Mentoring Policy

The Department will take steps to ensure that each new faculty member develops a mentoring relationship with at least one senior faculty member in addition to the Division Head. A temporary mentor will be assigned to each junior faculty member for his or her first year at the Institute. The mentor will agree to work with the junior faculty member for one year. By the end of the year, the Junior Faculty member should choose a long-term mentor who may, but need not, be the senior faculty member assigned by the Department. He/she may add another mentor at any time or change mentors without need to state a reason. Division Heads and retired faculty may not serve as primary mentors. When this occurs, or the Department Head believes a new mentor is appropriate, a new mentor will be assigned.

The junior faculty member will notify the Department Head and the Division Head of his/her mentor at the end of his/her first year of employment. In subsequent reviews, the junior faculty should discuss how well the mentor relationship is working out.

The responsibility of the Department in the mentor relationship is to see that incoming faculty members are given a mentor for a temporary one-year period. The Department is also responsible for keeping an updated list of mentors and mentees.

The Division Head is responsible for mentoring the junior faculty members in his division. He should also discuss the primary mentor relationship during the annual review process. Finally, he is responsible for assisting the Department Head in choosing the temporary mentor.

The mentor is responsible for providing the mentee with information, guidance, and honest feedback on the following subjects:

  • Teaching
  • Research directions and funding
  • Promotion and tenure procedures
  • Recruiting and mentoring of graduate and undergraduate students

The mentee is responsible for contacting his/her assigned mentor and seeking out their guidance on aspects of teaching, research, and institute policy. S/he is also responsible for finding and choosing a mentor at the end of the first year.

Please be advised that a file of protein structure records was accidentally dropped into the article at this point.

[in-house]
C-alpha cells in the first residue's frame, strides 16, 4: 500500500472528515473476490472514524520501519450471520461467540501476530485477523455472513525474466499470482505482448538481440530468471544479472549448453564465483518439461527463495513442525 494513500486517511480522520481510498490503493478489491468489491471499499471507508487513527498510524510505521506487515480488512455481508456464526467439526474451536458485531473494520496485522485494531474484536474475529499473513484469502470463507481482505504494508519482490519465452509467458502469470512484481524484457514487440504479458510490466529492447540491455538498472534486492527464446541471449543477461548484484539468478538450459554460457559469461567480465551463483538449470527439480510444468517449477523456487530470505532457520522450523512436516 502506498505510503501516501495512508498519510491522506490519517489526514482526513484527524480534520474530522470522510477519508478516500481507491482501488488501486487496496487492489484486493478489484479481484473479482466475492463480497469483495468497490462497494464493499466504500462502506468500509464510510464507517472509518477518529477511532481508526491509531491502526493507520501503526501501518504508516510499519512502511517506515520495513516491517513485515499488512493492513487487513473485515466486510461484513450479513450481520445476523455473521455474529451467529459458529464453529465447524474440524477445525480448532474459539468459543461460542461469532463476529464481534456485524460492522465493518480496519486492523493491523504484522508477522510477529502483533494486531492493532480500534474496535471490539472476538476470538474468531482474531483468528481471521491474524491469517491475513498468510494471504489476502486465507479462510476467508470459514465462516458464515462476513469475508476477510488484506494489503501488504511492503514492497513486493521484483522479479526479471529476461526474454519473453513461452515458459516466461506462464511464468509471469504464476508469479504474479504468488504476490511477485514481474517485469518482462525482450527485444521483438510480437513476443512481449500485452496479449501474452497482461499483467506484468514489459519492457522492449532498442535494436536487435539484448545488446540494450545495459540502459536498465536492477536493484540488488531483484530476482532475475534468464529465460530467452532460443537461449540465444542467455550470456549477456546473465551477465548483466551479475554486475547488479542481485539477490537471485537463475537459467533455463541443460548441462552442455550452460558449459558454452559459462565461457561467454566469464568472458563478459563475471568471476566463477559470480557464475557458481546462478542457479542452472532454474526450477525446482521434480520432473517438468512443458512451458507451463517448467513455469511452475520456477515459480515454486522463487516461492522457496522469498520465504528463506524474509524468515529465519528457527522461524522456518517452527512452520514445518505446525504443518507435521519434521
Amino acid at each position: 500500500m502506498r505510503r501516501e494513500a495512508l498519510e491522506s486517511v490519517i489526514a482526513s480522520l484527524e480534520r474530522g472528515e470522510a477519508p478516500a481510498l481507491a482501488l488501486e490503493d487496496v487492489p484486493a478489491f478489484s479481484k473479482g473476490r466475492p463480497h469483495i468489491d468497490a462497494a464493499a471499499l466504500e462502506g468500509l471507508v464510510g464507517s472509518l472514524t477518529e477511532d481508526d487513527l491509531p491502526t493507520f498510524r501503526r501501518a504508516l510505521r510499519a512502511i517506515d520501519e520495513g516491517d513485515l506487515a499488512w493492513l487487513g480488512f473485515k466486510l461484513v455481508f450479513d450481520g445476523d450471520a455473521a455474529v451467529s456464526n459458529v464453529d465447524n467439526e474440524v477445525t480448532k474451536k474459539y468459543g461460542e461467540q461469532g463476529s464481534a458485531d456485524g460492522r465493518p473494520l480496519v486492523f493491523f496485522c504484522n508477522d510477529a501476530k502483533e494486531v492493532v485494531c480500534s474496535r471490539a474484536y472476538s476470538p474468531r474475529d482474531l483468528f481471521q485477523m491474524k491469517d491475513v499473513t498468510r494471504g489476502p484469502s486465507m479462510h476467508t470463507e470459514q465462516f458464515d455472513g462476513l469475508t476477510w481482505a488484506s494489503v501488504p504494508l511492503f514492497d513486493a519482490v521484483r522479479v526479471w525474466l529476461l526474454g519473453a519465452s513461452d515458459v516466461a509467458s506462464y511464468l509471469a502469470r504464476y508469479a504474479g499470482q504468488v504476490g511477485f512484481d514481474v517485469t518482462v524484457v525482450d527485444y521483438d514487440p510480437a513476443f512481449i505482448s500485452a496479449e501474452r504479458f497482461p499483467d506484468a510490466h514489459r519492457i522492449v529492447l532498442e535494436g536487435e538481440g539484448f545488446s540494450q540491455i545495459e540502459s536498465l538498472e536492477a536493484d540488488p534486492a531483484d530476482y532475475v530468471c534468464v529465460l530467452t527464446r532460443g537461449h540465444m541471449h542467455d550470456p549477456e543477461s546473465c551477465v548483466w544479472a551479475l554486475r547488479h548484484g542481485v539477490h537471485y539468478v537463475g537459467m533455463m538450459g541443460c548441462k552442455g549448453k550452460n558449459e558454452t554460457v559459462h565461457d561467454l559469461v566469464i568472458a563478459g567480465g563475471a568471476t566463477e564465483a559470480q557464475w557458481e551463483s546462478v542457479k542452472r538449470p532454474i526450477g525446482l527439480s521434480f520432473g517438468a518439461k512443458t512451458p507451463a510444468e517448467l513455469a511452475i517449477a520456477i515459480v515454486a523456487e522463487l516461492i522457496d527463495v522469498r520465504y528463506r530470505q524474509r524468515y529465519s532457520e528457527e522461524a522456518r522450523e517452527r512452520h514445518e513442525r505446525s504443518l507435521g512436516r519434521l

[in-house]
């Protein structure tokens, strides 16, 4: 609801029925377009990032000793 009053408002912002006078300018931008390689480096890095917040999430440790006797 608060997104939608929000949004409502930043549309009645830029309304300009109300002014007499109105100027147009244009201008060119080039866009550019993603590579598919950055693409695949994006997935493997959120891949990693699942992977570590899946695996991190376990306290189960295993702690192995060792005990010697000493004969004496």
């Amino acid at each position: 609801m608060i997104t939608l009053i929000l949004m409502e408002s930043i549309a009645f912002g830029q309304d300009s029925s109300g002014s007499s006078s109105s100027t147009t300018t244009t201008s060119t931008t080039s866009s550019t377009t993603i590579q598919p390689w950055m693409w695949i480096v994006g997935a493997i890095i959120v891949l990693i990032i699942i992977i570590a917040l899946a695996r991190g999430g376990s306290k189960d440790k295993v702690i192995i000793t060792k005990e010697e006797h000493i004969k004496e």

MIT Policies and Procedures Section 4.1.2: 

Mentoring Schools and departments shall develop mechanisms to support faculty in their career development. The aim of such initiatives is to ensure that faculty members understand their obligations and opportunities as faculty members. The provision of mentoring support in no way obligates the Institute to a particular action or outcome regarding promotion or tenure, nor does it absolve a faculty member from the obligation to demonstrate excellence. A deficiency in mentoring may not be grounds for reconsidering promotion, reappointment, or tenure decisions.

Mentor Guidelines

  1. Don't be afraid to be a mentor. Many people underestimate the amount of knowledge that they have about the academic system or their organization, the contacts they have, and the avenues they can use to help someone else.
  2. Remember that you don't have to fulfill every possible function of a mentor to be effective, but let your mentees know where you are willing to help and what kind of information or support you can give that you believe will be particularly helpful. Be clear about whether you are willing to advise on personal issues, such as suggestions about how to balance family and career responsibilities.
  3. Clarify expectations about how much time and guidance you are prepared to offer.
  4. Mentors may have to take the initiative for the first couple of meetings, since mentees may feel intimidated. Hopefully, the mentee will assume more of the responsibility for initiating contact as he/she grows more comfortable. If you don't hear from him/her for an extended period of time, either call or e-mail him/her just to see how things are going.